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How Strategic Communications Can Transform the Response to Covid-19

Sam* knows a lot about Covid-19 testing. 

He can tell you the difference between an antigen test and a PCR test. He can explain the NFL’s testing protocol and how the Defense Production Act could be used to scale up manufacturing. If you really want to know, he can tell you about the eccentric billionaire funding his own lab, or breakthrough tests promised by various foreign companies. 

Sam is not a public health official. He’s just a father from Baltimore who joined us for a recent focus group on Covid-19 testing.

“I read a lot about Covid,” he said sheepishly. “Every news article about tests getting better or a vaccine getting closer. I read every alert that comes across my phone.”

But in many ways, the more Sam reads about Covid-19 testing, the less confident he feels.

“I still feel I don’t understand the mechanics of it. I don’t understand….” he trails off. “I sit there and I’m like, ‘I don’t understand how this works.”

As public health communicators, we’ve been giving people a lot of information about Covid-19. But we haven’t been giving them many reasons to act. Sam didn’t embark on his quest for knowledge to get an MPH—he’s just trying to figure out how to give his daughter a safe Halloween. 

“It’s her favorite holiday,” he said. “She’s my primary concern in life, and I’ve broken her heart so many times over the last six months.” 

Communicating in a way that reflects people’s authentic aspirations and feelings is the most important step to changing behavior. The good news is that science and data can inform our approach to this as much as it informs our pursuit of a vaccine. We’ve studied how to test people—now we need to study why they would want to get tested. 

Today, The Rockefeller Foundation is launching an effort to use the power of strategic communications to accelerate the nation’s response to Covid-19. As a first step, we are releasing Testing & Tracing Message Handbook. The Handbook draws on insights from cognitive science, linguistics, focus groups and a nationally representative message-testing survey. It includes audience insights, tested language and science-based do’s and don’ts that public health officials can use to transform their communications.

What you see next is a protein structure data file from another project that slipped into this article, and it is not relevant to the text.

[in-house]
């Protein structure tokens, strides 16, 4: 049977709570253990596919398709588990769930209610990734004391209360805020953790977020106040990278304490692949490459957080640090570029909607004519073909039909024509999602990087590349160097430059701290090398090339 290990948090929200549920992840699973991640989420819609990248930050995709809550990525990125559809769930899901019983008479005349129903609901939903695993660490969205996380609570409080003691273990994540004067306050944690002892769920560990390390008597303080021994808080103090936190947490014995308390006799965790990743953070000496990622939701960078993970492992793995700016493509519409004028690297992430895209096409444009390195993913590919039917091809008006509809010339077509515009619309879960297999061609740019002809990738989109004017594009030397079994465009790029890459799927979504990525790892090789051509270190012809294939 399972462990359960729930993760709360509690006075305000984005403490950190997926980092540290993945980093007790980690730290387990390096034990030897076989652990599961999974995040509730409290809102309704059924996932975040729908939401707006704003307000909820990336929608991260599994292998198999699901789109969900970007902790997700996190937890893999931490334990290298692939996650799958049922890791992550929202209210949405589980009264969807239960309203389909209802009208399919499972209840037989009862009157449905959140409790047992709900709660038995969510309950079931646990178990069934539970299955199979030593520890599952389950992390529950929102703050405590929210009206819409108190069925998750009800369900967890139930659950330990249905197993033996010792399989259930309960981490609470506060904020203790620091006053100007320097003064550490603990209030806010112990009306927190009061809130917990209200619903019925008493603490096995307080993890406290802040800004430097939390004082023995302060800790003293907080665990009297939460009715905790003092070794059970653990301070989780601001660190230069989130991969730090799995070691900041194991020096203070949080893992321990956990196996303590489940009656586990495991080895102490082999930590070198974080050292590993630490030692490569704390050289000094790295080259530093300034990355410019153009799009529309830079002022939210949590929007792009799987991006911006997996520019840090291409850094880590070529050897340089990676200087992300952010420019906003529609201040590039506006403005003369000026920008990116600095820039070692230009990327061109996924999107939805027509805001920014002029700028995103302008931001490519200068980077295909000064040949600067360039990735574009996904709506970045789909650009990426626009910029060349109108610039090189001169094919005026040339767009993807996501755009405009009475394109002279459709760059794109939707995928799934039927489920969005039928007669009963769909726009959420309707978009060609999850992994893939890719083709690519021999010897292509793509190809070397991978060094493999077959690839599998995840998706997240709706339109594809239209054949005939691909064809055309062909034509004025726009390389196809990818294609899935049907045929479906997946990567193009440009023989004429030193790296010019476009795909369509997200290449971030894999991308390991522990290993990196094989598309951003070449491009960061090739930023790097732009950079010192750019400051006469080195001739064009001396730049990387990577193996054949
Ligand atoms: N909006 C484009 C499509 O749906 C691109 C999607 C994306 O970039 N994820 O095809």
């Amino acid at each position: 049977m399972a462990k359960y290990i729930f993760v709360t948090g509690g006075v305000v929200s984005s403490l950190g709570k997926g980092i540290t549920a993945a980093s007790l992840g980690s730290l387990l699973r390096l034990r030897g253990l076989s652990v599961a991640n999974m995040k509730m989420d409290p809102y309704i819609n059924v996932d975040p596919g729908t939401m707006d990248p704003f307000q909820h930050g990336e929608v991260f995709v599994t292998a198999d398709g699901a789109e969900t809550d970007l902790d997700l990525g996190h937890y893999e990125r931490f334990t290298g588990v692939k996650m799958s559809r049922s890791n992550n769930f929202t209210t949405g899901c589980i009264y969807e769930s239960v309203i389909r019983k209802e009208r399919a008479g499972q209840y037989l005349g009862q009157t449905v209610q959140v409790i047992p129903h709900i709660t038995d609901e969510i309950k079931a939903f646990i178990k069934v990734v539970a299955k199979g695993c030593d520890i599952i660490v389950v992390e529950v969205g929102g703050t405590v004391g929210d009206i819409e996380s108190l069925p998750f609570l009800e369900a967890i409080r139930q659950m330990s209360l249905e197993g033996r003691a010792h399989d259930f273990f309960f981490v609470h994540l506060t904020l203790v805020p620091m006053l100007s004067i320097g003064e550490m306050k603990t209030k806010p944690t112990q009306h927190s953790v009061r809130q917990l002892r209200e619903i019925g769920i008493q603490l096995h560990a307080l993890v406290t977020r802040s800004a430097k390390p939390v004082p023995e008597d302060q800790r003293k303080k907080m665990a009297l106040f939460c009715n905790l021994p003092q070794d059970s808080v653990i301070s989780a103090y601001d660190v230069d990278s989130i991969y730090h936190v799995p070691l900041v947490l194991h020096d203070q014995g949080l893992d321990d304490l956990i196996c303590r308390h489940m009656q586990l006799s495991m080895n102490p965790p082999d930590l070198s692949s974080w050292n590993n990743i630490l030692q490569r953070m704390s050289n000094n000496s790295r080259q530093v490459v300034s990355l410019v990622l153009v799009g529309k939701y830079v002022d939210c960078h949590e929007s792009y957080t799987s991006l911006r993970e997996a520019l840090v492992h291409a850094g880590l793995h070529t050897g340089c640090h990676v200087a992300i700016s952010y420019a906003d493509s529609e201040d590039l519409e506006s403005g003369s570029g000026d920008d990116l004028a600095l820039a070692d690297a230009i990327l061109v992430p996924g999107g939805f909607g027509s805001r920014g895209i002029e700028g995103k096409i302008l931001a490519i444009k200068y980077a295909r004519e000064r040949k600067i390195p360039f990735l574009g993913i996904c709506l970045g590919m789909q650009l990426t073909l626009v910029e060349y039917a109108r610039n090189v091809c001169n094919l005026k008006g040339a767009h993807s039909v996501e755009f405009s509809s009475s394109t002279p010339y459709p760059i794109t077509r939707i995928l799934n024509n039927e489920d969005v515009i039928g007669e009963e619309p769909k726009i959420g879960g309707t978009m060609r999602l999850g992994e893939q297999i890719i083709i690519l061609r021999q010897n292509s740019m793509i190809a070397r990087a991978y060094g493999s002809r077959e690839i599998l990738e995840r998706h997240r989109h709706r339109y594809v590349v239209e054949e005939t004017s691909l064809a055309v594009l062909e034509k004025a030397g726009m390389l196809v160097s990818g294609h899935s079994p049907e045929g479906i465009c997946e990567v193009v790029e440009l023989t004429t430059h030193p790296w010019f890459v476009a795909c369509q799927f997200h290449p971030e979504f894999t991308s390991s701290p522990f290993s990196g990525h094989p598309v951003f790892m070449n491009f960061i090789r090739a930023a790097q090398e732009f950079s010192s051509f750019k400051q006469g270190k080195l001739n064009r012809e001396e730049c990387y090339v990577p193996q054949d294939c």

The Handbook includes observations  that are both surprising and heartening:

People are more unified than we think. While the media focuses on Covid-19 preventive measures as divisive, nearly 8 out of 10 Americans continue to wear a mask, socially distance, and wash their hands.

They’re more motivated to “do their part” than to go back to a restaurant. While politicians and public health leaders emphasize how testing and tracing will help us reopen the economy, the most motivating messages focus on something much more personal: our responsibility to others.

We’ve been making it too “easy” on ourselves. Emphasizing how simple and easy an action is can backfire by making it seem unimportant. Instead, emphasize the impact the action can have if people do it quickly.

Based on these insights and others, the Handbook details messages, images and stories proven to motivate people to get tested and participate in contact tracing. But as with any public health intervention, the recommendations are just the first step. To be successful, we have to help practitioners implement them, measure our success and make changes over time. The Rockefeller Foundation will be committing the time, energy and resources needed to make this happen.

Over the next several months, we will:

Host training webinars to show users how to put the recommendations into practice

Conduct one-on-one conversations with public health communicators to answer questions and provide technical assistance

Field monthly tracking surveys to measure changes in attitudes toward Covid-19

Produce detailed message briefs on specific topics like rapid testing

Highlight examples of successful Covid-19 Communications on social media

Build a Covid Communications Community of Practice, to learn from case studies, share audience research and crowdsource questions for exploration.

Changing communications habits won’t happen overnight. But we have to start now—because the most promising strategy will be for naught if we can’t motivate people to participate. And if Sam is any indication, the right words can have a transformative effect. By the end of our focus group, he was finally feeling confident in “how this works.”

“If there could be a rapid test in every home for every family and to take every morning, we could all get back to normal,” he concluded. “Wouldn’t that be ideal.”

It certainly would be, and we can get there —together.


*Name changed to ensure confidentiality